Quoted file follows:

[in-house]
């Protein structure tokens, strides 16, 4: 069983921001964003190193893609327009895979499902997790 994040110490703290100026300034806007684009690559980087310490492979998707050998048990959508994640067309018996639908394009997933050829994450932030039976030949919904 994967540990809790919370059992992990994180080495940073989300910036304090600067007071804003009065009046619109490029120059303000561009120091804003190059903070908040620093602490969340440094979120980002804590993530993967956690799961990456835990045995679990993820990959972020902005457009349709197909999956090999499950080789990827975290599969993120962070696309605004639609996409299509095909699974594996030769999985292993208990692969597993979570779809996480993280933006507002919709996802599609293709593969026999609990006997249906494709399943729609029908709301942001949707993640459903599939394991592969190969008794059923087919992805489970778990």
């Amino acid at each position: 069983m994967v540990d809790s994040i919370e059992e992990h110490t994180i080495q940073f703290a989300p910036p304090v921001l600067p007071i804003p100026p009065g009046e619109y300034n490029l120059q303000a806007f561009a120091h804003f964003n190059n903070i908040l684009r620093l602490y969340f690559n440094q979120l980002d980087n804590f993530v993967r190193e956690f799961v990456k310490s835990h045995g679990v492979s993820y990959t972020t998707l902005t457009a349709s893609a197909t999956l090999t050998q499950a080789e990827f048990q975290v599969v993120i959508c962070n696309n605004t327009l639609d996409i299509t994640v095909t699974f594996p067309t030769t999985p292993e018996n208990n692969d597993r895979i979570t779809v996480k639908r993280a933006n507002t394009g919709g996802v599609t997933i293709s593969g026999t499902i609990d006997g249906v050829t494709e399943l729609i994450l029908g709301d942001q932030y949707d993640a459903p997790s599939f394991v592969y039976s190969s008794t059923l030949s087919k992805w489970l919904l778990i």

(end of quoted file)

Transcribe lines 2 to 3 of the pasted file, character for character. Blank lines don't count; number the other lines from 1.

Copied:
């Protein structure tokens, strides 16, 4: 069983921001964003190193893609327009895979499902997790 994040110490703290100026300034806007684009690559980087310490492979998707050998048990959508994640067309018996639908394009997933050829994450932030039976030949919904 994967540990809790919370059992992990994180080495940073989300910036304090600067007071804003009065009046619109490029120059303000561009120091804003190059903070908040620093602490969340440094979120980002804590993530993967956690799961990456835990045995679990993820990959972020902005457009349709197909999956090999499950080789990827975290599969993120962070696309605004639609996409299509095909699974594996030769999985292993208990692969597993979570779809996480993280933006507002919709996802599609293709593969026999609990006997249906494709399943729609029908709301942001949707993640459903599939394991592969190969008794059923087919992805489970778990």
């Amino acid at each position: 069983m994967v540990d809790s994040i919370e059992e992990h110490t994180i080495q940073f703290a989300p910036p304090v921001l600067p007071i804003p100026p009065g009046e619109y300034n490029l120059q303000a806007f561009a120091h804003f964003n190059n903070i908040l684009r620093l602490y969340f690559n440094q979120l980002d980087n804590f993530v993967r190193e956690f799961v990456k310490s835990h045995g679990v492979s993820y990959t972020t998707l902005t457009a349709s893609a197909t999956l090999t050998q499950a080789e990827f048990q975290v599969v993120i959508c962070n696309n605004t327009l639609d996409i299509t994640v095909t699974f594996p067309t030769t999985p292993e018996n208990n692969d597993r895979i979570t779809v996480k639908r993280a933006n507002t394009g919709g996802v599609t997933i293709s593969g026999t499902i609990d006997g249906v050829t494709e399943l729609i994450l029908g709301d942001q932030y949707d993640a459903p997790s599939f394991v592969y039976s190969s008794t059923l030949s087919k992805w489970l919904l778990i």